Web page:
Migraine abortive drugs called triptans can cause the potentially serious serotonin syndrome in rare cases, according to a study in the May 15 issue of the New England Journal of Medicine. Serotonin syndrome is a known risk when combining antidepressants and triptans. The new study shows that triptans alone can cause serotonin syndrome.
Serotonin syndrome is most likely to happen when you first start taking the medication. It is very rare and, even if it does happen, the remedy is to stop taking the medication. According to Migraine Medications May Cause ‘Serotonin Syndrome’ in the Washington Post:
The average age for someone experiencing serotonin syndrome associated only with triptan therapy was 39.9 years, and the most common symptoms included tremor, stiffness, palpitations, high blood pressure and agitation, according to the study.
Five people required hospitalization, and two cases were classified as “life-threatening.” Four of the 11 cases cleared up within an hour of treatment.
“It’s very rare and not likely to happen,” said Soldin of serotonin syndrome. “And, you just need to stop taking the drugs when it does happen. If you’re taking these medications and you have strange muscular, mental or hyperactivity symptoms, contact your doctor.”
Not sure if you’re taking a triptan? The seven available are:
- Imitrex or Imigran (sumatriptan)
- Maxalt (rizatriptan)
- Amerge or Naramig (naratriptan)
- Zomig (zolmitriptan)
- Relpax (eletriptan)
- Axert or Almogran (almotriptan)
- Frova or Migard (frovatriptan)
Read more about serotonin syndrome in these posts:
Anyone who has been diagnosed with migraine without being told about triptans has been done a disservice. In my non-medical opinion, unless a person has an underlying medical condition that would making the medication dangerous, like stroke, uncontrolled diabetes, high blood pressure or heart disease, they should try at least one triptan.
The gold standard migraine abortive, triptans can work like magic for some migraineurs. They don’t work for everyone, but are helpful for many and can abort the migraine entirely before it begins. For others, the effect isn’t miraculous, but the reduction in intensity or severity of their migraines is still significant. It’s also worth noting that a lot of people have to try several different triptans to find the one that works for them.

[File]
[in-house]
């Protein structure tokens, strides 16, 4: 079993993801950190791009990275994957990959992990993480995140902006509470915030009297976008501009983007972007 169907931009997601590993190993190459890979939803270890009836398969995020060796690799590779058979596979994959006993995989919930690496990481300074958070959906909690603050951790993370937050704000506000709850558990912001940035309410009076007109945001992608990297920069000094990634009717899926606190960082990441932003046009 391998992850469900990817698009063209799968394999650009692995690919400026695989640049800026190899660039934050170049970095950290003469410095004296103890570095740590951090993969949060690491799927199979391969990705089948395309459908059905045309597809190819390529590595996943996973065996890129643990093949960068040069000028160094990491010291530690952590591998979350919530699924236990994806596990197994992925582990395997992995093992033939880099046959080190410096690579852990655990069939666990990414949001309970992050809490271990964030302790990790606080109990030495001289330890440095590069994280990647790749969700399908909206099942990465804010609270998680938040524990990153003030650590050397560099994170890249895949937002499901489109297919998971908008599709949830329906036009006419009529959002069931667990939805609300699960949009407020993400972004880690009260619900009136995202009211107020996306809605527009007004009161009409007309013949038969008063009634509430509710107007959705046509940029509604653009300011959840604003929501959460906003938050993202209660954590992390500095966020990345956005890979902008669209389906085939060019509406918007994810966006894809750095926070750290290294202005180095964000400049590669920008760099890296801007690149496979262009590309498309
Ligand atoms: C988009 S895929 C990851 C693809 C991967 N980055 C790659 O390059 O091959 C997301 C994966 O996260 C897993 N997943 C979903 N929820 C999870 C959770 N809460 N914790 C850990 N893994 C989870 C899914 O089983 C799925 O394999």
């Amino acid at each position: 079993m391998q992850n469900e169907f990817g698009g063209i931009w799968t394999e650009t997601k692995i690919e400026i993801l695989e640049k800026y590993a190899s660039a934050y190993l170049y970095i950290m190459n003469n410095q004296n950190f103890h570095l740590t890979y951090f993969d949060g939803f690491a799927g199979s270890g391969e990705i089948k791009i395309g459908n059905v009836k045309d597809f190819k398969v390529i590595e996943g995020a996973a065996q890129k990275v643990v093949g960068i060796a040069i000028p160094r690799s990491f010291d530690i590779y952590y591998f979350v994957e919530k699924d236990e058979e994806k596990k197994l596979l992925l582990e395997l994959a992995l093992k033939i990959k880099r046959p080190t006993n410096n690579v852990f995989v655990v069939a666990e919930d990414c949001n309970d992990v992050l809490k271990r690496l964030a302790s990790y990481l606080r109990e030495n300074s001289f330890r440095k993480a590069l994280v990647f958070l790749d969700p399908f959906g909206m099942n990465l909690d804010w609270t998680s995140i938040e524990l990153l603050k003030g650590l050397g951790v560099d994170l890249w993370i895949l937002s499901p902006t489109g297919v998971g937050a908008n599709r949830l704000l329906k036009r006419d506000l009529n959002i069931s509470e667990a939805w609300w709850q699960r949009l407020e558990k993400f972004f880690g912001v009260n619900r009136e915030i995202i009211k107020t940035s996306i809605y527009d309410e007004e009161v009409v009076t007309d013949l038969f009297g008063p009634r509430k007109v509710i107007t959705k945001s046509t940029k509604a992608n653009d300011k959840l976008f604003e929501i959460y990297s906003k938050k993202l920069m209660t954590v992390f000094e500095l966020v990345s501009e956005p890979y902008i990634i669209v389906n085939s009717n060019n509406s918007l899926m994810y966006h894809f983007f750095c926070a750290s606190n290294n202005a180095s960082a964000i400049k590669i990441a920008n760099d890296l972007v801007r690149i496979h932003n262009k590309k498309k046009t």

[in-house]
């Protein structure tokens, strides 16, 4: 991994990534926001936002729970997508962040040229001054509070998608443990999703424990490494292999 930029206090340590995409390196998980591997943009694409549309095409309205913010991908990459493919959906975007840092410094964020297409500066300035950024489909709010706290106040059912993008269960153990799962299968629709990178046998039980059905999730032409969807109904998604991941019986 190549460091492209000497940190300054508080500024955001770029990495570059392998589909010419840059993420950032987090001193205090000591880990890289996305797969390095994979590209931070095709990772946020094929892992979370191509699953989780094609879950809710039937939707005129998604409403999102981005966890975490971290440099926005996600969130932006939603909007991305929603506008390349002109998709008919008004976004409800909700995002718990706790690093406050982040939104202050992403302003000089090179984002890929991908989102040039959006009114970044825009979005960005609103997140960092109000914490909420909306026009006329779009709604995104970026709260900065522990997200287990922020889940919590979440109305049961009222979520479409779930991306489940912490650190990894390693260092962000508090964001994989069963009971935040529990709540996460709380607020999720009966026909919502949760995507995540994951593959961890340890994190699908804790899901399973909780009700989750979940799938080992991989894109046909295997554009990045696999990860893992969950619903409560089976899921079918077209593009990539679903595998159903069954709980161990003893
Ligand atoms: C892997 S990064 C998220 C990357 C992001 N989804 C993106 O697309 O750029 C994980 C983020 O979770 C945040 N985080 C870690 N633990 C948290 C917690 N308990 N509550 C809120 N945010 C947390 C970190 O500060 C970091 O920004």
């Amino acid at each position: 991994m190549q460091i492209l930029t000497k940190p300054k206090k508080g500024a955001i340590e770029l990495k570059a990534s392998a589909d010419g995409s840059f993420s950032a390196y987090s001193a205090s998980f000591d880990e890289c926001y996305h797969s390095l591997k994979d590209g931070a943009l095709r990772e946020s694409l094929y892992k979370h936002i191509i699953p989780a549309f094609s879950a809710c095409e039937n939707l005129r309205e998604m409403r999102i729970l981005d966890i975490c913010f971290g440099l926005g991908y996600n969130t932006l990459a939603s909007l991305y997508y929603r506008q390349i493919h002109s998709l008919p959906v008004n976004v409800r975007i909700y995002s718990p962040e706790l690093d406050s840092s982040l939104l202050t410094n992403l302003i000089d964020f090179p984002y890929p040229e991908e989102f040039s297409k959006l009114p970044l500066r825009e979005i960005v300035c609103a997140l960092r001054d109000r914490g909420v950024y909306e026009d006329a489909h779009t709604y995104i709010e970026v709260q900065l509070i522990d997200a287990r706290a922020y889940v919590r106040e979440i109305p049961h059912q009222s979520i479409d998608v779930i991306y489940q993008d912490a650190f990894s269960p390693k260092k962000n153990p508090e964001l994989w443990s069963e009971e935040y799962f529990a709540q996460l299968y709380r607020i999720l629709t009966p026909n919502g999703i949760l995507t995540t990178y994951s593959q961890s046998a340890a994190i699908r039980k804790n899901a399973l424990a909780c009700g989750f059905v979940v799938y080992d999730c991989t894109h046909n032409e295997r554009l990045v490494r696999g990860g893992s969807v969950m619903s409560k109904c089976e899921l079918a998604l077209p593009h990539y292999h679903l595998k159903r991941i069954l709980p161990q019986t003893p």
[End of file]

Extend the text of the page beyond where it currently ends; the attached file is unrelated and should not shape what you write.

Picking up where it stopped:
There are seven different triptans. Imitrex was the first on the market and is the one people are most likely to know about. The others are Amerge, Axert, Frova, Maxalt, Relpax and Zomig. If you can’t keep a pill down, some are available as injections, suppositories and nasal sprays. Remember, though, that even triptans can cause rebound headaches.
To learn more about the drugs and how they work, see WebMD’s terrific article.
A study published in the July/August issue of Headache found strong support for trying a different triptan if the first brand you tried didn’t give you sufficient relief. Researchers recruited migraineurs who weren’t helped by Imitrex (sumatriptan), and gave them Axert (almotriptan) or a placebo to take at the onset of their next migraines. 47% of participants in the Axert group experienced pain relief at the two hour mark of the migraine, whereas 24% of the placebo group did.
The authors say that they weren’t surprised by the results because “migraine patients are not all the same, migraine headaches are not all the same and triptans are not all the same.” Triptans differ enough to have different side effects too. A real-life example is that Imitrex made my husband, who has migraines about 8 times a year, violently ill. When he finally got over his Imitrex induced aversion to triptans, he tried Axert, which didn’t make him nauseous.
Switching Triptans May Improve Migraine Response is the Reuters article published about the study. The journal article abstract is also available.